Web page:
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A couple of years after I had settled into my role as Star Trek science consultant, I thought it might be fun to write a book that explored whether or not things like "warp drive" and "transporters" might be possible in the distant future. My plan was to interview physicists working on the science of space warp, exotic propulsion technologies, cutting-edge quantum mechanics, and so on, to find out whether it will ever be possible to build anything remotely like the Starship Enterprise.

Through Rick Sternbach and Mike Okuda, who wrote the enormously successful Star Trek Technical Manual, I got in touch with Margaret Clark, an editor at Pocket Books who liked the idea of doing a book about the physics of Star Trek. But as I was developing an outline, a book by the very same name was released by another publisher. Written by theoretical physicist Lawrence Krauss, it's an excellent book. Almost certainly a better book than I would've written if I had stuck to my original plan. Since Lawrence had already staked out the Trek physics turf, I decided to write a more general book featuring areas of science touched on in episodes of various series.

I came up with the idea of introducing each topic with a fictional "Science Officer's Log" relating to the specific scientific idea or phenomenon seen in a given episode, followed by a few pages of where the real science in the story ends and the science fiction begins. It ended up being a lot of fun, and in my humble opinion, one of the best examples of Star Trek bathroom reading to date.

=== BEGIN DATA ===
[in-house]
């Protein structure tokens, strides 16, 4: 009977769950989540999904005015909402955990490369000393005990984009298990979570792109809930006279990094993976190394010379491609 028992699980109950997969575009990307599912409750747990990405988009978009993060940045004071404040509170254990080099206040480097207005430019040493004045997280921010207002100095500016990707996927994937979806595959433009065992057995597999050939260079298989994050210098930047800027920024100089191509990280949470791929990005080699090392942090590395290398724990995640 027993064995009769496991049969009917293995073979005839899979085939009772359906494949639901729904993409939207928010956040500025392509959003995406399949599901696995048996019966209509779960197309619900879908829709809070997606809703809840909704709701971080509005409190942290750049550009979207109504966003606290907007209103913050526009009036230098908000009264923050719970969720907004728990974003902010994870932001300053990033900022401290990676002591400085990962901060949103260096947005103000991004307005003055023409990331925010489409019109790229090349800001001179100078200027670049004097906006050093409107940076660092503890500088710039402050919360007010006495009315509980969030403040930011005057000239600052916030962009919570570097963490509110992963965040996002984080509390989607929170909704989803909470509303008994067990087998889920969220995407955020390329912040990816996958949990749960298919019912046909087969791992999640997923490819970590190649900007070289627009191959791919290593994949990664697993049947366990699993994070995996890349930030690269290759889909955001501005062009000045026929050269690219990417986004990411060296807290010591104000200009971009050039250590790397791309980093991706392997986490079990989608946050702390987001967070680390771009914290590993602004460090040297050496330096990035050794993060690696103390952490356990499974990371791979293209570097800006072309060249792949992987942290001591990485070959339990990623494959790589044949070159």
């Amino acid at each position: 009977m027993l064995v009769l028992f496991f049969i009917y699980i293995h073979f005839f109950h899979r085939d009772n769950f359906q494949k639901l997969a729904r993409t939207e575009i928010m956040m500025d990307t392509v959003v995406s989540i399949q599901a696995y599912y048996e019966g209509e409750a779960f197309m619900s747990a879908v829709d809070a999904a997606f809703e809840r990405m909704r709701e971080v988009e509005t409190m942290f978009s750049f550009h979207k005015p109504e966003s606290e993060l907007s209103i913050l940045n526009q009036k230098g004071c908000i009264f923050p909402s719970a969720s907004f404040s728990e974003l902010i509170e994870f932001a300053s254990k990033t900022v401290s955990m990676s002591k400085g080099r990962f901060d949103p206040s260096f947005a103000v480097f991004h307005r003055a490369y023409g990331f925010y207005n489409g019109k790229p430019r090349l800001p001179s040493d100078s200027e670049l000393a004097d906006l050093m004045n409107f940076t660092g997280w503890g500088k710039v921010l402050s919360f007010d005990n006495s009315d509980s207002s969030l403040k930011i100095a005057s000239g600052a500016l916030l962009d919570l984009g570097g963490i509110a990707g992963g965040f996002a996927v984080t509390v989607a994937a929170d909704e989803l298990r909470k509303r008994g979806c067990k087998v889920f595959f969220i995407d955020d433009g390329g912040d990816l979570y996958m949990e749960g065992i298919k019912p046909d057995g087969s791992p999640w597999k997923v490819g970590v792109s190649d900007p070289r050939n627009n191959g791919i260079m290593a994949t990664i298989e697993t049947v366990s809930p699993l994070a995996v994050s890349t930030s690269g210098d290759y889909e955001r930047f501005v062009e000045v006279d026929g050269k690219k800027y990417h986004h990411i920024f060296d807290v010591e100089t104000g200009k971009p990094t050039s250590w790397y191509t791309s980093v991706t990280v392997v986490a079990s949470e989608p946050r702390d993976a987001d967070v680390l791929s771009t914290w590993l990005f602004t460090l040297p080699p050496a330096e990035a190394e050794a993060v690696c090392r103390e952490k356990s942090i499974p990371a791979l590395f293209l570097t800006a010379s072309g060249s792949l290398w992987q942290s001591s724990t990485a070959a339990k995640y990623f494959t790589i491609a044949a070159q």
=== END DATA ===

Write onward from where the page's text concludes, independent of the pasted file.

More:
Since I enjoyed writing Science Logs, I decided to pitch another idea to Pocket Books, a guide to the more popular M-Class planets of the Trek universe. I originally conceived it as an atlas, focusing on the physical characteristics of the planets we've come to know and love — Vulcan, Rigel, etc.

When I shared the idea with Margaret Clark, she immediately came up with a more interesting approach: Why not write it as a kind of National Geographic travel guide?

At first I thought that was a little strange. Write it as if I were a journalist reporting from Vulcan and Feringinar? But the more I considered it, the more it made a certain sense. Why not stretch my imagination? The worlds are fictional, after all, why shouldn't the book be? I wrote the initial entry on Vulcan but then wiser heads decided that a bona-fide Star Trek novelist would be a better choice to write the rest of the book. At the time, it stung to have the book taken away from me. But I can't really say I disagreed with their decision to go with someone who had a lot of experience doing print fiction. My Vulcan article remains the opening chapter of the book, and Michael Jan Friedman did a great job on the remaining material.